The Ohio State University Muslim Students Association (OSU-MSA) describes itself as “a non-profit student organization devoted to serving the best interest of Islam and the Muslims of OSU, strengthening the Muslim community through service and activism, educating both Muslims and people of other faiths about the religion of Islam, and facilitating a better environment for students on campus.” Toward these ends, the organization “sponsors regular functions that are usually targeted for Muslims” but “are not exclusive to Muslims.” Most notable are its weekly Friday prayer services and its bi-monthly “Sisters Circle,” the latter of which is designed to foster comaraderie among female Muslims on campus.
Prior to 9/11, OSU-MSA produced and distributed MSA News, which served as the primary English-language outlet for virtually every Islamic terrorist and extremist group on earth — including al Qaeda, the Algerian Armed Islamic Group, and the Islamic Salvation Front (a political party banned in Algeria. Moreover, this publication urged campus groups to purchase a videotape called “The Martyrs of Bosnia” and show it to Muslim-only gatherings. The video was sold by the London-based Azzam Productions, whose website regularly solicited funds for the Taliban rulers of Afghanistan before being shut down by the British and German governments post-9/11.
Over the course of several days in October 2001, OSU-MSA sponsored an event called “Islam,” whose purpose, according to the OSU student newspaper, was “to promote the true nature of the religion” via brochures, CD-ROMs, and lectures. “We feel that it is very important for the general public, particularly the campus community, to know about Islam and Muslims,” said OSU-MSA’s then-interim president Asif Salim. According to Salim, 9/11 had caused many Americans to develop distorted and negative views of Islam. He said, for instance, that “jihad” does not mean “holy war” as most media outlets had reported. “By definition, it means struggling and striving” to be a better person, explained Salim. “It doesn’t refer to warfare.”
Salim also asserted that the American media had unfairly cast Islam’s treatment of women in a negative light. “We try to reverse the trend spreading in society and give an accurate view of Islam,” he said. Moreover, Salim lamented what he viewed as the American public’s backlash against Muslims nationwide: “It’s really sad that people in a country that is supposed to stand for a melting pot with different cultures and people could be so intolerant.”
In October 2002, then-Palestinian Islamic Jihad leader Sami Al-Arian made an on-campus appearance at an OSU-MSA rally. The following year, OSU-MSA played a central role in hosting the “Third National Conference on Palestinian Solidarity,” where al-Arian was the keynote speaker.
In February 2006, OSU-MSA hosted a week-long “Leaders of Tomorrow” conference co-sponsored by Kindhearts, an organization that was raided soon thereafter by federal law enforcement and was closed by order of the Treasury Department for financing terrorism. Other co-sponsors of the “Leaders of Tomorrow” event included:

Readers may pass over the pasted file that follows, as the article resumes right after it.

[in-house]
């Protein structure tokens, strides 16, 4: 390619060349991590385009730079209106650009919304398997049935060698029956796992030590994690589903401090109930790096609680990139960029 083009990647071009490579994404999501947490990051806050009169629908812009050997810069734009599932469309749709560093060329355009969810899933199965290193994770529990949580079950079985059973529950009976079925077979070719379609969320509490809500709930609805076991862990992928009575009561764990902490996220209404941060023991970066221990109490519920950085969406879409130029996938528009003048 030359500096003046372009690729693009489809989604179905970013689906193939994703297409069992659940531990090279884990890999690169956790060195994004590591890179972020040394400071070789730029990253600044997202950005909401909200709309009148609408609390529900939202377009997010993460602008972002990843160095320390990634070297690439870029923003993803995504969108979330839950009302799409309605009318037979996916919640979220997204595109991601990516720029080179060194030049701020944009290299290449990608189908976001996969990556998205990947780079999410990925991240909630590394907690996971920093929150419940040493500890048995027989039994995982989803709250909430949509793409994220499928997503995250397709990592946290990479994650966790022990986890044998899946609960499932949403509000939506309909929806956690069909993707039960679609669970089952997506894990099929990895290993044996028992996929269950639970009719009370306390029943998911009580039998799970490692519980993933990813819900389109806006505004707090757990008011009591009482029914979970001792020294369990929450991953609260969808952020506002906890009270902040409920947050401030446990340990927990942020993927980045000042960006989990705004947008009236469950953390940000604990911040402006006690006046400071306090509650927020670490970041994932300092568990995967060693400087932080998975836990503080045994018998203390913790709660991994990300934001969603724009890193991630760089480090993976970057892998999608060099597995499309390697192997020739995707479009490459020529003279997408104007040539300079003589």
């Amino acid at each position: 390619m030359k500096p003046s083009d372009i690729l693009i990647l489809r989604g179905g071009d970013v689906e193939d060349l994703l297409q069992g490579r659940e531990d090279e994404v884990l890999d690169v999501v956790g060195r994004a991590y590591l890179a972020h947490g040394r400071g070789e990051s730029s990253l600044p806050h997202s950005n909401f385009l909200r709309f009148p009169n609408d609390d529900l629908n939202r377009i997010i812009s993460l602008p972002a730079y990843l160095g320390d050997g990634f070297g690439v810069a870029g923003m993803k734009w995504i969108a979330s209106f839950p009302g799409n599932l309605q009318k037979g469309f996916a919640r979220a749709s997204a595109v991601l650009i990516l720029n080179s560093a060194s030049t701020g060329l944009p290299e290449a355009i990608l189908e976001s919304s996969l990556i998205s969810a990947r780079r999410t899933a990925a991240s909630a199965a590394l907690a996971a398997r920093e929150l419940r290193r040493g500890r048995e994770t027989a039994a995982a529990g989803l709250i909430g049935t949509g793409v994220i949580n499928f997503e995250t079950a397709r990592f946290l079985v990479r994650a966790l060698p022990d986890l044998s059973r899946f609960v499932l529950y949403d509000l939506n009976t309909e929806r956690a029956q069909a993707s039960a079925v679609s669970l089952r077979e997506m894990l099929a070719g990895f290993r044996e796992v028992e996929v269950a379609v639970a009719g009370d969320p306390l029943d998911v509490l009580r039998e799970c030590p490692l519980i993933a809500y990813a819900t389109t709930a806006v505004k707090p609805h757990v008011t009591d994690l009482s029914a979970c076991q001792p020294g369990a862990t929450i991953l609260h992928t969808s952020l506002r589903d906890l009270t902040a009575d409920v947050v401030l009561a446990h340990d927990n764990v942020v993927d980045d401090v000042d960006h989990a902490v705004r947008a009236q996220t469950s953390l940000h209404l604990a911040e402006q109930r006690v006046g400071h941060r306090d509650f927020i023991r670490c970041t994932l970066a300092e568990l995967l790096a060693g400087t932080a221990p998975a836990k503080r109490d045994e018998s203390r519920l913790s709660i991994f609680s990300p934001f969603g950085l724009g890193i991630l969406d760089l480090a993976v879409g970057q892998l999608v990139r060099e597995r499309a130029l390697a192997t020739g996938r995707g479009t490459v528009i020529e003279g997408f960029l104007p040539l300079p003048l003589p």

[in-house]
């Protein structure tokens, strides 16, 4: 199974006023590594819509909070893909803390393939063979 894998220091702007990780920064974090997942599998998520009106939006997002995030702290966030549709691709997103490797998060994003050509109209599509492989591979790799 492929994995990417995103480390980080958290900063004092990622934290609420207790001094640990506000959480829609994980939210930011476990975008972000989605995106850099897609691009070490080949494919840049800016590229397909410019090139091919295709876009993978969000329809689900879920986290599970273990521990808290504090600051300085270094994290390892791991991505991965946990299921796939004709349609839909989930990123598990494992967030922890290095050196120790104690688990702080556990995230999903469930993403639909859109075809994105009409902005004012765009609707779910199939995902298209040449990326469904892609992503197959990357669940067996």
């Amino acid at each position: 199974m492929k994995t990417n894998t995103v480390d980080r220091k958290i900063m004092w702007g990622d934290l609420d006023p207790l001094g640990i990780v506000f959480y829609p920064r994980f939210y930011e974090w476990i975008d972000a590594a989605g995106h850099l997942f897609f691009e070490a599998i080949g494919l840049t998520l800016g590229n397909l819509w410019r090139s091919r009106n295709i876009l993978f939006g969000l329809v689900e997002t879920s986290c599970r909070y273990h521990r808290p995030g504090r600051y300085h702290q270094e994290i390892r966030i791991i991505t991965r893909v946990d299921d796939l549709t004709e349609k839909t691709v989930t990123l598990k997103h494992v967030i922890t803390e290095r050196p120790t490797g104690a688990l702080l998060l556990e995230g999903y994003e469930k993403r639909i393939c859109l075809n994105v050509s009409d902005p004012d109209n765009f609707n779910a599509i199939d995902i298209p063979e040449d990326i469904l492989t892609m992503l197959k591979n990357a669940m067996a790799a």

Kindhearts’ local parent organization, Masjid Omar Ibn El-Khattab, the Ohio mosque which was home to the largest known al Qaeda cell in the U.S. since 9/11
The president of OSU-MSA at that time was Mohamed Sultan — son of the prominent, terrorist-supporting Sheikh Salah Sultan. Three years later, in a January 2009 appearance on Egyptian television, the elder Sultan, who has been photographed at events with several Hamas leaders, would threaten the U.S. with destruction while invoking a notorious Islamic hadith about the inevitable extermination of the Jews at the hands of Muslims.
During the week of October 22-26, 2007, the David Horowitz Freedom Center’s Islamo-Fascism Awareness Week (IFAW) activities — whose purpose was to educate American college students about the nature of the fanatical religious movement aiming to create a global Muslim empire — were held at Ohio State and 113 other college campuses across the U.S. In response to IFAW, OSU-MSA joined with the campus chapter of the Council on American-Islamic Relations (CAIR) in sponsoring an educational forum titled “Interfaith Relations – the Muslim Perspective.” This event featured a speech by Jamal Badawi, whose past and present group affiliations include CAIR, the Fiqh Council of North America, the Islamic Society of North America, the Muslim American Society, and the Muslim Brotherhood. Badawi, who has decreed it a religious “duty” for all able-bodied Muslims to wage jihad against the American military, also has ties to Yousef Al-Qaradawi.
In April 2009, OSU-MSA held a luncheon fundraiser featuring guest speaker George Galloway, just three weeks after he had appeared on Al Jazeera television to ceremoniously gift a large sum of money to Hamas leaders in Gaza. A flier promoting the luncheon stated that not only would “all proceeds go to Gaza,” but also that the event was being co-sponsored by the Noor Islamic Cultural Center, a prominent Columbus-area mosque that had recently made headlines vis a vis its terrorist ties.
In February 2010, OSU-MSA co-sponsored an “International Day of Solidarity and Action” whose purpose was to raise awareness of the “injustice of the ongoing occupation of the Palestinian territories.” Fellow sponsors included chapters of such organizations as Iraq Veterans against the War, Jewish Voice for Peace, Students for Justice in Palestine, the War Resisters League, and Women in Black.